David M. Linz | Yonggang Hu | Armin P. Moczek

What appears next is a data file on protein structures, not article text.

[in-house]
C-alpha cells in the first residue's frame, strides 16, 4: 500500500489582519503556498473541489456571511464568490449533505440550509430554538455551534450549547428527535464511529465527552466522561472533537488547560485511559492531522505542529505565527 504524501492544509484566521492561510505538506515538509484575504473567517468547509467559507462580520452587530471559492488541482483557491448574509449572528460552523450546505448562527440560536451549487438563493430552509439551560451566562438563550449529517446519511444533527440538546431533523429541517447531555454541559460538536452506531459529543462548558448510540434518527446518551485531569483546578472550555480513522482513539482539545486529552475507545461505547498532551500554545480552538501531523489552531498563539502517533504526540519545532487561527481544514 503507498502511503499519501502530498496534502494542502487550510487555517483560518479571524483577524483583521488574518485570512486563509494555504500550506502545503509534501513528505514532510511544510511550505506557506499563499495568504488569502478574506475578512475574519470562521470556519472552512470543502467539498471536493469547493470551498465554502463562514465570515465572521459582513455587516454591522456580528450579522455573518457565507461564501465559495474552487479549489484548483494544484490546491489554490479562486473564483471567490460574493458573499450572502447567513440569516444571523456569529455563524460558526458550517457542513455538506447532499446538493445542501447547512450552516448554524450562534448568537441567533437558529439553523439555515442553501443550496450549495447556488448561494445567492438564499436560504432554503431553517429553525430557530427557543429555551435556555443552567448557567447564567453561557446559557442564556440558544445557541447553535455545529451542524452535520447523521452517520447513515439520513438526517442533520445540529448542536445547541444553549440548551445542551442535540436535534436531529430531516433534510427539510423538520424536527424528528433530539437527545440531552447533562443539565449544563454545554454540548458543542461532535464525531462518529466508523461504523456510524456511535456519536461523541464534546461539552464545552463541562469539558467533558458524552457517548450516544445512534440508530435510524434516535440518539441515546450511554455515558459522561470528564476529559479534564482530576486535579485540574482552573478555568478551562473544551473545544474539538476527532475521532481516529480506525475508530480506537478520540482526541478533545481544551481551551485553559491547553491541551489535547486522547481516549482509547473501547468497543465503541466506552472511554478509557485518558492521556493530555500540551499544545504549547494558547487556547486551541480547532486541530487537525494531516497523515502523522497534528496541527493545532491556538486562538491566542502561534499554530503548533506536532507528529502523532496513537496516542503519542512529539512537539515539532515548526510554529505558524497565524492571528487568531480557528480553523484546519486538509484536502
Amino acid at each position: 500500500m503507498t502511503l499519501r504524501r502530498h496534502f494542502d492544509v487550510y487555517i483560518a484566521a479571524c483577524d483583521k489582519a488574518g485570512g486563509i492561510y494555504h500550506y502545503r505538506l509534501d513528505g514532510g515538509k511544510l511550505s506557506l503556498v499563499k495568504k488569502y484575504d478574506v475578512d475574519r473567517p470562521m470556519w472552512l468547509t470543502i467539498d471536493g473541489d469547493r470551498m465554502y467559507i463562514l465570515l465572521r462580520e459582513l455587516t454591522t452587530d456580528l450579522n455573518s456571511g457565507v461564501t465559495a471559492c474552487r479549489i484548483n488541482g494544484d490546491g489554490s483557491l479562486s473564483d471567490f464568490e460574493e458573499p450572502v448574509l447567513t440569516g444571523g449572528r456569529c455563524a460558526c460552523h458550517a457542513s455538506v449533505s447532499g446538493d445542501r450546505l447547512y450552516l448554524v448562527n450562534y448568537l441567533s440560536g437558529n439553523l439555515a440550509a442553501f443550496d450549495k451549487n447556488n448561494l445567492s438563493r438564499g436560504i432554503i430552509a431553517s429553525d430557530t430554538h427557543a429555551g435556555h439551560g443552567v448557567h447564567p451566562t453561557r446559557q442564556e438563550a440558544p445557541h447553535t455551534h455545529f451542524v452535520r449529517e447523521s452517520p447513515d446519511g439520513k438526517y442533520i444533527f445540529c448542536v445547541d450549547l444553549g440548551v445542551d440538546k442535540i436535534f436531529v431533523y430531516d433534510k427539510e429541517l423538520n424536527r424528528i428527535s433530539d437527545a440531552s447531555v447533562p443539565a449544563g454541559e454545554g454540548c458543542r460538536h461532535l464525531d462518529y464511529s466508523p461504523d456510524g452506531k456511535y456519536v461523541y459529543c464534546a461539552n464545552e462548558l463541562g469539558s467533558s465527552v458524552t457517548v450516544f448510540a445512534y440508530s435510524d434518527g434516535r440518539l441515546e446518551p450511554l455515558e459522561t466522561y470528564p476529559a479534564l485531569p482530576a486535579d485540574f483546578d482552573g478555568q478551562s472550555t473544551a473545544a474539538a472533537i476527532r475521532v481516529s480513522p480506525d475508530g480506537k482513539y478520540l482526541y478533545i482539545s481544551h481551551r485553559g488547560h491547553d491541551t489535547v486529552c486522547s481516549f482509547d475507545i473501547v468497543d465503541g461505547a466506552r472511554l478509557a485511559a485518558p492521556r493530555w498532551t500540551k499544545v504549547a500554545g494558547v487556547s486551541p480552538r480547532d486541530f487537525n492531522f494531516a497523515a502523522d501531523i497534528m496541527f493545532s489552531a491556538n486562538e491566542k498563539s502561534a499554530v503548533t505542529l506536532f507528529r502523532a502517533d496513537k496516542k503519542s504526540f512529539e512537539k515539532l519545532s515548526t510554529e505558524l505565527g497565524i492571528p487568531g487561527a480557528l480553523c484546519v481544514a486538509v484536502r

Descent with modification is the foundational framework of all of evolution. Yet evolutionary novelties are defined as lacking affinities to structures that already existed in the ancestral state, i.e. to somehow emerge in the absence of homology. We posit that reconciling both perspectives necessitates the existence of a type of innovation gradient that allows descent with modification to seed the initiation of a novel trait, which once in existence can then diversify into its variant forms. Recent work on diverse, textbook examples of morphological novelties illustrate the value of the innovation gradient concept. Innovations as profound and diverse as insect wings, beetle horns, and treehopper helmets derive from homologous source tissues instructed in their development by homologous gene regulatory networks. Yet rather than rendering these traits no longer novel, we posit that discoveries such as these call for a reassessment of the usefulness of defining evolutionary novelty as necessitating the absence of homology. Instead, we need to redirect our attention to how ancestral homologies scaffold and bias the innovation gradient to facilitate hotspots of innovation in some places, and deep conservation elsewhere.